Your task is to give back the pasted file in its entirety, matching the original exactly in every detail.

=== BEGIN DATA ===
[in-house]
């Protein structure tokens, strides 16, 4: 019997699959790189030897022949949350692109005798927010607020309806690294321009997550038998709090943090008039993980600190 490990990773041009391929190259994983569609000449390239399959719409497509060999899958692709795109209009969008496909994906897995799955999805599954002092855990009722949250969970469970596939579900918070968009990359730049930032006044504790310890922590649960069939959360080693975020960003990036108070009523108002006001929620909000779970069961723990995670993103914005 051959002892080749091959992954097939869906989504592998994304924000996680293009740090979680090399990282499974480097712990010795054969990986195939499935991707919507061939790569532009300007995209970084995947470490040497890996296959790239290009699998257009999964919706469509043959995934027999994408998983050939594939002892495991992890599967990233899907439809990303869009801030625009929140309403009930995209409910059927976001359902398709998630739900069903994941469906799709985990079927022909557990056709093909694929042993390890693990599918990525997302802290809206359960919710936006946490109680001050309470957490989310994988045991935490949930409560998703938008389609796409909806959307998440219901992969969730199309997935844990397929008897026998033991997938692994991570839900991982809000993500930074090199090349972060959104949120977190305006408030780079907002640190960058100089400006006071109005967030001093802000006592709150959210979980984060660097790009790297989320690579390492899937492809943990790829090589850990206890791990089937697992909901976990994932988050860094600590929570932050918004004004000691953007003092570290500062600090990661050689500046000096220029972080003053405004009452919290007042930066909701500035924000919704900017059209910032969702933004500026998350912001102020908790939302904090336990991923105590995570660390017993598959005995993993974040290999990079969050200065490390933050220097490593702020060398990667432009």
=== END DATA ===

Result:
[in-house]
């Protein structure tokens, strides 16, 4: 019997699959790189030897022949949350692109005798927010607020309806690294321009997550038998709090943090008039993980600190 490990990773041009391929190259994983569609000449390239399959719409497509060999899958692709795109209009969008496909994906897995799955999805599954002092855990009722949250969970469970596939579900918070968009990359730049930032006044504790310890922590649960069939959360080693975020960003990036108070009523108002006001929620909000779970069961723990995670993103914005 051959002892080749091959992954097939869906989504592998994304924000996680293009740090979680090399990282499974480097712990010795054969990986195939499935991707919507061939790569532009300007995209970084995947470490040497890996296959790239290009699998257009999964919706469509043959995934027999994408998983050939594939002892495991992890599967990233899907439809990303869009801030625009929140309403009930995209409910059927976001359902398709998630739900069903994941469906799709985990079927022909557990056709093909694929042993390890693990599918990525997302802290809206359960919710936006946490109680001050309470957490989310994988045991935490949930409560998703938008389609796409909806959307998440219901992969969730199309997935844990397929008897026998033991997938692994991570839900991982809000993500930074090199090349972060959104949120977190305006408030780079907002640190960058100089400006006071109005967030001093802000006592709150959210979980984060660097790009790297989320690579390492899937492809943990790829090589850990206890791990089937697992909901976990994932988050860094600590929570932050918004004004000691953007003092570290500062600090990661050689500046000096220029972080003053405004009452919290007042930066909701500035924000919704900017059209910032969702933004500026998350912001102020908790939302904090336990991923105590995570660390017993598959005995993993974040290999990079969050200065490390933050220097490593702020060398990667432009």